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Fellow Seminar

05 March 2020

Assoc. Prof. Martin Belov will present the work in progress on his project "Constitutional Semiotics. Theory of Imaginative, Visual and Emotional Discourses in Constitutional Law" on 5 March 2020 (Thursday) at 16:30h at CAS conference hall.

Constitutional Semiotics. Theory of Imaginative, Visual and Emotional Discourses in Constitutional Law

Project phase I

In this project I am going to propose a new approach to constitutionalism and constitutional law. This is the constitutional semiotics approach. The aim of constitutional semiotics, as defined by me, will be to provide a tool for analysis of the constitution and constitutional law as a system of signs and symbols. In that regard, I will define the concept of constitutional semiotics comparing it with general semiotics and legal semiotics. I will demonstrate how constitutional semiotics relates to other theories for constitutional analysis outlining its advantages and particular contributions for gaining additional knowledge of constitutional phenomena (especially on the macro level).

The core assumption of the project is that the predominant constitutional theory is overemphasizing rational constitutionalism while, in fact, constitutional codes, images, symbols and emotions play pivotal role for the functioning and understanding of constitution, constitutional law and constitutionalism. Constitutional law will be deconstructed from the viewpoint of emotional, imaginative and visual discourses and then reconstructed using semiotic instruments as a ‘game of codes'. Hence, I am going to explore the ‘underestimated' and ‘hidden' discourses in constitutionalism. These are the emotional, visual and imaginative constitutional discourses. Thus, constitutional semiotics will be exposed as a bridge between rational and emotional constitutionalism.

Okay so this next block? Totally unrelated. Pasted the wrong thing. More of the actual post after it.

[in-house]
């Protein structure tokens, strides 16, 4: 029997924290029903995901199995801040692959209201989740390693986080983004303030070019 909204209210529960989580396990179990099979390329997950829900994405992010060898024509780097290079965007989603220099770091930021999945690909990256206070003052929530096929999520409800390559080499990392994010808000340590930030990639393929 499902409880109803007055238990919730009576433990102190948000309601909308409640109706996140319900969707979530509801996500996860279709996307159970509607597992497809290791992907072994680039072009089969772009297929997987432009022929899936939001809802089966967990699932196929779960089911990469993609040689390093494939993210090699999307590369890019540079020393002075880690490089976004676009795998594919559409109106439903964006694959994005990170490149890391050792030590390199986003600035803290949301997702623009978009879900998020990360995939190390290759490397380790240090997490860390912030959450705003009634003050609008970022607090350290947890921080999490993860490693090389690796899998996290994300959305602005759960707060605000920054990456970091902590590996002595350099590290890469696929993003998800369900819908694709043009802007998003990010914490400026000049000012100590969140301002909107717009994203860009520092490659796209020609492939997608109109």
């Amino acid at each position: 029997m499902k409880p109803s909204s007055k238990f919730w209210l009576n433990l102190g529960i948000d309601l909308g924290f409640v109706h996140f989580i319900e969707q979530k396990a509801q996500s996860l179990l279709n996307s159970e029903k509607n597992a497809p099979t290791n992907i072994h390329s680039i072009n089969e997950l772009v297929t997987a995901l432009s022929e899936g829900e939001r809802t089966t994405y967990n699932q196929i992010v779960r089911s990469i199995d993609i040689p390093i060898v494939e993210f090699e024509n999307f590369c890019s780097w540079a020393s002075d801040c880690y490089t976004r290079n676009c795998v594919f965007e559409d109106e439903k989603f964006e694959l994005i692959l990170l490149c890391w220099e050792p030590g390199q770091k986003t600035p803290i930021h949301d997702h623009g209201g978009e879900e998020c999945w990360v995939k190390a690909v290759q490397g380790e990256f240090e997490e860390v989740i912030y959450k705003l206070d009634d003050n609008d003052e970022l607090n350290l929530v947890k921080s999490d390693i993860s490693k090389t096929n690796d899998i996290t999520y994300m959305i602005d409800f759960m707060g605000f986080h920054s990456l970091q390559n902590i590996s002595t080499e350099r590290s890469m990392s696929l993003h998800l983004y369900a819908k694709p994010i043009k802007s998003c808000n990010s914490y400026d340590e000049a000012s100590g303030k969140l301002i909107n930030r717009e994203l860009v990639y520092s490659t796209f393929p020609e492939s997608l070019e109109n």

Special attention will be devoted to a theory I am proposing. This is the theory of constitutional geometry. Constitutional geometry is both semiotic and epistemological scientific paradigm. It aims at both explaining and ordering the constitutional law. It will be demonstrated that constitutional geometry may serve well as a meta-theory of constitutional methodology borrowing from both constitutional semiotics and constitutional epistemology. I aim to define the concept of constitutional geometry and to create a typology of constitutional geometric forms capable of explaining the main shapes and forms used for organizing and explaining the constitutional order.

Project phase II

Imagining the Constitutional Past: the Case of Revolutionary Constitutional Memories
(Abstract for the fellow seminar to be held on 5th March 2020 at CAS)

Constitutionalism is supposed to be an extremely rational phenomenon. Rationalism is one of the pillars of constitutional modernity and constitutionalism. Constitutions have been born in the age of enlightenment. They are part of the broader movement for rational depiction, systematization and reform of the socio-political world. Constitutions are embedded in the general codification movement preconditioned upon excessive rationalism.
Constitutional law is supposed to be rational, well-ordered and systematic. It must be objective and universal. From the predominant positivist viewpoint the main quality of constitutions and the rest of the sources of constitutional law is their validity, not their legitimacy or social acceptance and definitely not their persuasive power and their capability of engaging the collective imagination of the socio-political community. The way the people understand and practice constitutional law, the modes and shapes of their constitutional imagination are metalegal issue from positivist viewpoint.
This presentation will challenge the predominantly rationalist viewpoint. It will show that in parallel and in addition to the predominant rational constitutionalism there are also ‘shadow constitutionalisms'. These are the emotional, the visual, but especially the imaginary constitutionalism.